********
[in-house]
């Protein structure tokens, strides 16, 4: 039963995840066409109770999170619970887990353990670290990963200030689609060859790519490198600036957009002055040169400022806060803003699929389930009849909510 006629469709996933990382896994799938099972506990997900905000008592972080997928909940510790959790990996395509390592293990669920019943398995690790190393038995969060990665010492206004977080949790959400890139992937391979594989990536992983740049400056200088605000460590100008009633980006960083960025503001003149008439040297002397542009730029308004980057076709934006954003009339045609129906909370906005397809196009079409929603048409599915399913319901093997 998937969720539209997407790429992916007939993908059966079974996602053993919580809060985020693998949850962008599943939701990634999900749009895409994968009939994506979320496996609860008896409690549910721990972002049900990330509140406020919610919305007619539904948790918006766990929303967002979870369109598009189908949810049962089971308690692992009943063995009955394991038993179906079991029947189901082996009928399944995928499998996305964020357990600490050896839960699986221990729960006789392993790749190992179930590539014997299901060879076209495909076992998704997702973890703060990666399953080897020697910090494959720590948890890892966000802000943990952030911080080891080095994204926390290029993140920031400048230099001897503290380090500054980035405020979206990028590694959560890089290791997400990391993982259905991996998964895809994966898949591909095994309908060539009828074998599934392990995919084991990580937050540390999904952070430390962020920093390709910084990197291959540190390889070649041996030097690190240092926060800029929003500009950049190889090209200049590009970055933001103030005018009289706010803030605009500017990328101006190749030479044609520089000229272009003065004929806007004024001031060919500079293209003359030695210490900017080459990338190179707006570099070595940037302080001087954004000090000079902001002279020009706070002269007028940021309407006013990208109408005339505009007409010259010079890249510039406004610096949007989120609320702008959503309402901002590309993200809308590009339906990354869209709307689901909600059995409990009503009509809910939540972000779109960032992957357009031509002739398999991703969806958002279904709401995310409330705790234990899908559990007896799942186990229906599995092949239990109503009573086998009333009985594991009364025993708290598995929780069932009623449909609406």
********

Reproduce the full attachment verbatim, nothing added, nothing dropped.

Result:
[in-house]
């Protein structure tokens, strides 16, 4: 039963995840066409109770999170619970887990353990670290990963200030689609060859790519490198600036957009002055040169400022806060803003699929389930009849909510 006629469709996933990382896994799938099972506990997900905000008592972080997928909940510790959790990996395509390592293990669920019943398995690790190393038995969060990665010492206004977080949790959400890139992937391979594989990536992983740049400056200088605000460590100008009633980006960083960025503001003149008439040297002397542009730029308004980057076709934006954003009339045609129906909370906005397809196009079409929603048409599915399913319901093997 998937969720539209997407790429992916007939993908059966079974996602053993919580809060985020693998949850962008599943939701990634999900749009895409994968009939994506979320496996609860008896409690549910721990972002049900990330509140406020919610919305007619539904948790918006766990929303967002979870369109598009189908949810049962089971308690692992009943063995009955394991038993179906079991029947189901082996009928399944995928499998996305964020357990600490050896839960699986221990729960006789392993790749190992179930590539014997299901060879076209495909076992998704997702973890703060990666399953080897020697910090494959720590948890890892966000802000943990952030911080080891080095994204926390290029993140920031400048230099001897503290380090500054980035405020979206990028590694959560890089290791997400990391993982259905991996998964895809994966898949591909095994309908060539009828074998599934392990995919084991990580937050540390999904952070430390962020920093390709910084990197291959540190390889070649041996030097690190240092926060800029929003500009950049190889090209200049590009970055933001103030005018009289706010803030605009500017990328101006190749030479044609520089000229272009003065004929806007004024001031060919500079293209003359030695210490900017080459990338190179707006570099070595940037302080001087954004000090000079902001002279020009706070002269007028940021309407006013990208109408005339505009007409010259010079890249510039406004610096949007989120609320702008959503309402901002590309993200809308590009339906990354869209709307689901909600059995409990009503009509809910939540972000779109960032992957357009031509002739398999991703969806958002279904709401995310409330705790234990899908559990007896799942186990229906599995092949239990109503009573086998009333009985594991009364025993708290598995929780069932009623449909609406």